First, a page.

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Schools sue over wind farm payments 

Bath, N.Y. – Two local school district claim they aren’t getting their fair share of tax payments from a wind farm development in the Prattsburgh area.

Charging deliberate attempts to prevent them from receiving proper payments, two local school districts filed lawsuits recently against the Town of Prattsburgh and Steuben County Industrial Development Agency, and other agencies.

The lawsuits filed by both the Prattsburgh and Naples school districts allege the payment-in-lieu-of-taxes agreement for the 36-turbine wind farm project creates a significant loss in anticipated revenues for the schools.

Both districts want the tax agreement thrown out for the wind turbines that stretch along hillsides in Prattsburgh and Naples.

According to separate complaints filed in Steuben County Supreme Court, Prattsburgh schools will lose $1.3 million in anticipated revenues, and the Naples school district as much as $560,000 in expected revenues.

The annual losses are based on the number of wind turbines located in each district.
Payments-in-lieu-of-taxes typically allow an industry to operate for up to 20 years without paying the full value of its property tax. Instead, the businesses pay a set fee each year, which gradually increases to full taxation.

By state law, the county and towns generally split 52-53 percent of the annual payments, with the school districts taking in 47-48 percent of the money.

But the tax agreement wind farm developer UPC signed with the Town of Prattsburgh did not provide any funds for the school districts. The town agreement was then used to sharply reduce the tax payments, according to lawyers for the both districts.

Edward Primo, attorney for the Naples school district, said SCIDA failed to work on behalf of all the groups affected by the tax payment package.

“It’s supposed to benefit not just one of them, but all of them,” Primo said Thursday.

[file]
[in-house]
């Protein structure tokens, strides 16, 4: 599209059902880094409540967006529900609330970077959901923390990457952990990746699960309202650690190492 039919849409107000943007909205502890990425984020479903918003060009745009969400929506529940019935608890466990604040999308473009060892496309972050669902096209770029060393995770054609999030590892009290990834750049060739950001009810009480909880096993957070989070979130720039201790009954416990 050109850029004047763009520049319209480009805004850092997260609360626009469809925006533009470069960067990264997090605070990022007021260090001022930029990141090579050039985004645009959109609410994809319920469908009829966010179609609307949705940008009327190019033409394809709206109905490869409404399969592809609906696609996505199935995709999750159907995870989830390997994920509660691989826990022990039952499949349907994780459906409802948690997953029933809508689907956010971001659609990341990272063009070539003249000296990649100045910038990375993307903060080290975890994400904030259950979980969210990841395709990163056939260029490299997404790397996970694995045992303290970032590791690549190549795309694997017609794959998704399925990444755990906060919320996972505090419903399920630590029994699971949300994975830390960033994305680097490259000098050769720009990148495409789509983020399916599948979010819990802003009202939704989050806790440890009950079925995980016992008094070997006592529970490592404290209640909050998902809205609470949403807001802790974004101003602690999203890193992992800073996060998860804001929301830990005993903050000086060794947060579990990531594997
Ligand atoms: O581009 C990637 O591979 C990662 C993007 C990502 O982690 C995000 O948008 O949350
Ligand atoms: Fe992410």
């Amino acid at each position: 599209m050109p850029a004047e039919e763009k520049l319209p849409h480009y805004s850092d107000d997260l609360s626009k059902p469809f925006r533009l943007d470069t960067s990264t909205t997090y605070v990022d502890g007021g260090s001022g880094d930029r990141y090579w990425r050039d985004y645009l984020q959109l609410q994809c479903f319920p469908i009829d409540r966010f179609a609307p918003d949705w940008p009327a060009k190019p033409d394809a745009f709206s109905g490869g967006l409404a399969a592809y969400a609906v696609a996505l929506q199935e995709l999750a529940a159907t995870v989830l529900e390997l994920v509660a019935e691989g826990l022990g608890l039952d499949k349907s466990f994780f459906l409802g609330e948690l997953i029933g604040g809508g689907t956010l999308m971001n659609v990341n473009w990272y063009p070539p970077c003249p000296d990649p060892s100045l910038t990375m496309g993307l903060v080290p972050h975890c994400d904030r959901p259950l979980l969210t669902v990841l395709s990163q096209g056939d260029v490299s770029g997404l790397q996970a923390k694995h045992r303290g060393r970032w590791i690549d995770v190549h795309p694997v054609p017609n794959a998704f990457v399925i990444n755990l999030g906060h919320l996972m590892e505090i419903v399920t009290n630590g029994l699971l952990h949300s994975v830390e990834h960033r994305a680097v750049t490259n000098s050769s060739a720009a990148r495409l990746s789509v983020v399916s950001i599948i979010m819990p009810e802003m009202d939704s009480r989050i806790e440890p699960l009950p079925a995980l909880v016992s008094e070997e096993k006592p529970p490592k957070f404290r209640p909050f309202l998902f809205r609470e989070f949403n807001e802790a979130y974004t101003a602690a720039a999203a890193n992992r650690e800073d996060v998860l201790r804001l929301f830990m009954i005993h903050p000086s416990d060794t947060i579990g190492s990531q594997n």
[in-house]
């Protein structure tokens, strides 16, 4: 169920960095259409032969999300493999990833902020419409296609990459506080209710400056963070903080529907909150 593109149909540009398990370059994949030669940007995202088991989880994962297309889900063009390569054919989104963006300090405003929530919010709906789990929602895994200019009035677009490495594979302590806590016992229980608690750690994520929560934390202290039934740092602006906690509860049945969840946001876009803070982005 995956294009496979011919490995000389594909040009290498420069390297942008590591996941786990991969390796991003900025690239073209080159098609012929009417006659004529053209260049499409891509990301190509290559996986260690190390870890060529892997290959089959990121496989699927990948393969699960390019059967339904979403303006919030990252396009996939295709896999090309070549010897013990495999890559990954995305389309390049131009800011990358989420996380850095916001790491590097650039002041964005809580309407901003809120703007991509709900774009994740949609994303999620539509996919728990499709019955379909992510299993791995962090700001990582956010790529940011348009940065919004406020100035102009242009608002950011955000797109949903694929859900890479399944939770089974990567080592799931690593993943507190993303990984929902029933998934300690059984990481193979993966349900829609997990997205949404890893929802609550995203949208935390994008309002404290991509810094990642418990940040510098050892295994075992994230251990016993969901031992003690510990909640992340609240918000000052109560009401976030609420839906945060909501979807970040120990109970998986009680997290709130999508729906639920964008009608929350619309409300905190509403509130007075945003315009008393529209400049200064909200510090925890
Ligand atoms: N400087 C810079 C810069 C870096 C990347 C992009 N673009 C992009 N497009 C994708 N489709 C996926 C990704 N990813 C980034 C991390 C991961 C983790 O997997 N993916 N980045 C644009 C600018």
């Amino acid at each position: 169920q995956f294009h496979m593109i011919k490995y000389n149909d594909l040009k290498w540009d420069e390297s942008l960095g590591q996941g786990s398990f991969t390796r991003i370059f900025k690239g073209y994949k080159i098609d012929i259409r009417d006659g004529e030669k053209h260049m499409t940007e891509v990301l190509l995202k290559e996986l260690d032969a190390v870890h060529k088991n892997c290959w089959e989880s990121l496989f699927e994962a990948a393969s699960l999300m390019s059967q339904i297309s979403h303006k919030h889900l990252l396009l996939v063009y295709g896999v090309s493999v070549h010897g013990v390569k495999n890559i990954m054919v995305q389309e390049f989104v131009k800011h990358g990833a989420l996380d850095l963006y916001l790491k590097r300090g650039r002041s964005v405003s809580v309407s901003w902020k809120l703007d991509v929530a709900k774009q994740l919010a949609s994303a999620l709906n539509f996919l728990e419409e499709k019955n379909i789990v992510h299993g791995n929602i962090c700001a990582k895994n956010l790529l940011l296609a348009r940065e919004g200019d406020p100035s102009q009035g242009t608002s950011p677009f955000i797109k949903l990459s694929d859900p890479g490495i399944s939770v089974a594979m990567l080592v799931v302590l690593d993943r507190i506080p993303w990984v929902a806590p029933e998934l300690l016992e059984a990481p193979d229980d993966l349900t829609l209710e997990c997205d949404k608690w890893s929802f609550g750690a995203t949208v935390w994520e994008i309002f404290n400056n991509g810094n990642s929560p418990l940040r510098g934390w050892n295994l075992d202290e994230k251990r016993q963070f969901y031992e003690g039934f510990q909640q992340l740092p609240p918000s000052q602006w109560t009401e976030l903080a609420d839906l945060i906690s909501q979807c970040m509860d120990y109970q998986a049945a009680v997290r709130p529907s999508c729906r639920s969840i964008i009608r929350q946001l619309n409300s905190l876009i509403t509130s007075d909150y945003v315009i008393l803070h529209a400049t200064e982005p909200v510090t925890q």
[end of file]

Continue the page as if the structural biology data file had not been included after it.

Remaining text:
Prattsburgh Central School Superintendent Joseph Rumsey said the action is designed to give the board of education more time to study its options.

“The board feels that it has the fiscal responsibility to all the six towns in the district to look further into this,” Rumsey said. “They have great relations with the town board and they want that to remain in the future.”

Rumsey, the school superintendent since January, said the board only recently learned the terms of the tax agreement and feels it is “not proportionate.”

The district is in a more difficult position than Naples, since taking action could affect its taxpayers, according to Rumsey.

Prattsburgh town and SCIDA officials worked “largely behind the scenes” to prevent the school districts from participating in the agreements, according to the Naples’ complaint.

Other allegations include:

* A deliberate intention by SCIDA to get around general municipal law.
* Lack of consultation with the school districts.
* Action designed to benefit the town to the district’s detriment.
* Incomplete information provided to districts on the developers, project scope or number of turbines in the districts.
* Improper public notice by the Town of Prattsburgh of public meetings and the hosting agreement.
* Districts have either received incomplete documents or no documents on the final tax agreement after formal requests.

Other agencies named in the lawsuit are Steuben County as a recipient of the PILOT payments, and Windfarm Prattsburgh, the local UPC agent.

UPC declined to comment on the pending litigation, but John Lamontagne, UPC spokesman, issued a statement saying, “We remain excited about the Prattsburgh project and appreciate the community support we’ve had to date.”

Prattsburgh Town Attorney John Leyden and SCIDA Executive Director James Sherron were unavailable for comment. Prattsburgh Town Supervisor Harold McConnell and SCIDA Attorney Russ Gaenzle did not return The Leader’s calls.

By Mary Perham

The Corning Leader

4 April 2008

This article is the work of the source indicated. Any opinions expressed in it are not necessarily those of National Wind Watch.

The copyright of this article resides with the author or publisher indicated. As part of its noncommercial educational effort to present the environmental, social, scientific, and economic issues of large-scale wind power development to a global audience seeking such information, National Wind Watch endeavors to observe “fair use” as provided for in section 107 of U.S. Copyright Law and similar “fair dealing” provisions of the copyright laws of other nations. Send requests to excerpt, general inquiries, and comments via e-mail.

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